Daredevil motorcyclist who thrilled the island
Daredevil, evangelist and motorcycle stuntman Cyril “Big” Smith has died at the age of 75.
David Jones Sr, the founder and former president of the Bermuda Motorcycle Racing Club, said Mr Smith was “one of Bermuda’s greatest stuntmen”.
Mr Jones added that as a small boy he had watched Mr Smith perform motorcycle jumps over cars at PHC stadium in the 1970s.
Mr Smith was well known for leaping his bike over a row of cars at the stadium in August 1974, as well as for a one-off stunts in a motorised wheelchair.
Wendell Anderson, the past president of the Bermuda Autocycle Union, said the wheelchair stunt was a first.
“No other stunt person in the world had ever achieved that,” Mr Anderson said, adding that the wheelchair launch had been covered by an ABC news crew.
His daughter, Carleen Place, said that his nickname came from his days of motocross racing on Coney Island, where an early stunt included an unsuccessful attempt to jump across the pond.
That ambitious stunt was called off because it was on Government land.
Ms Place explained: “He always pushed himself — no job was too big or too small.”
Mr Smith also worked as an electrician, mason and plumber.
His expertise as a contractor has endured in buildings such as the Bermuda Institute auditorium, the Rosedon Hotel and the Devonshire Seventh-day Adventist Church.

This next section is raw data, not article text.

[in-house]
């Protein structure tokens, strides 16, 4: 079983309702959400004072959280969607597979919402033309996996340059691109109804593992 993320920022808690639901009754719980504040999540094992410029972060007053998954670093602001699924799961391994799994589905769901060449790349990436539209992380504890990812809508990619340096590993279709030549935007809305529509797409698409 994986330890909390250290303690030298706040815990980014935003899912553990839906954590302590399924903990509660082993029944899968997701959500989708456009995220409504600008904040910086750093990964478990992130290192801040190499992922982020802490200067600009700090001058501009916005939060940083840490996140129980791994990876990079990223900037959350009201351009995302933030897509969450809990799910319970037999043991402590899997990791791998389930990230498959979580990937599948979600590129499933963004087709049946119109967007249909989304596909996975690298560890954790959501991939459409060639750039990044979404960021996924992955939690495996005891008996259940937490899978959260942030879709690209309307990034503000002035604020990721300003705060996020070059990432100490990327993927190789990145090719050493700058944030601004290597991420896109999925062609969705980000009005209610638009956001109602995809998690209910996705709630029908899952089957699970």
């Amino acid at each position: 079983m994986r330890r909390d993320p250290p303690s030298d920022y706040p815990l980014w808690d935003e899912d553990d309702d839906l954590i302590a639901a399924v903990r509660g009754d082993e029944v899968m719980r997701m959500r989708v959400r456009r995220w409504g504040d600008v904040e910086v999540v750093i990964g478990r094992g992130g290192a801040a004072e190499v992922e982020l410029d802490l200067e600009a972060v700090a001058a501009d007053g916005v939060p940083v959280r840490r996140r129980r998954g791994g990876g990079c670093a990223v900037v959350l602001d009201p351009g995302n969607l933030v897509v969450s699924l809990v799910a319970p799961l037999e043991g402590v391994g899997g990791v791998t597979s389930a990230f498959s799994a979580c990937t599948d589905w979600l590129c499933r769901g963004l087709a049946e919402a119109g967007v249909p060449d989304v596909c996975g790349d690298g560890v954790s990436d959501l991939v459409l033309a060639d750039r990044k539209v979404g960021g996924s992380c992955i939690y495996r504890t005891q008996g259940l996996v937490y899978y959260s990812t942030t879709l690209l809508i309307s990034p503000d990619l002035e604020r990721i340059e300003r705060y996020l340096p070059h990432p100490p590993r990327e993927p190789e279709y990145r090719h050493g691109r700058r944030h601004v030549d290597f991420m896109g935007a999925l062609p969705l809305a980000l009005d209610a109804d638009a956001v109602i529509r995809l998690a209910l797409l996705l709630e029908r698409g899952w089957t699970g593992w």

He set out to make a name for himself with feats that included jumps over cars and trucks at PHC, and riding through a wall of wood at St David’s.
Mr Smith told The Royal Gazette in 1987: “I didn’t get into it so much for the thrill of it as I did for the money,”
He added he had launched his bike over four cars twice in one night at his first public show.
He hired the field and built his own ramp and also handled all the publicity for the event.
Mr Smith credited his religious faith for getting him through his hair-raising stunts when it “occurred to me that something might go wrong”.
The worst injury in his career was a dislocated shoulder.
Mr Smith in his later years organised evangelical events on Court Street and at the Rubber Tree in Warwick and became a lay preacher at the Seventh-day Adventist Church.
His family said he was “a disciplinarian, generous, compassionate, perfectionist, and a story teller”.
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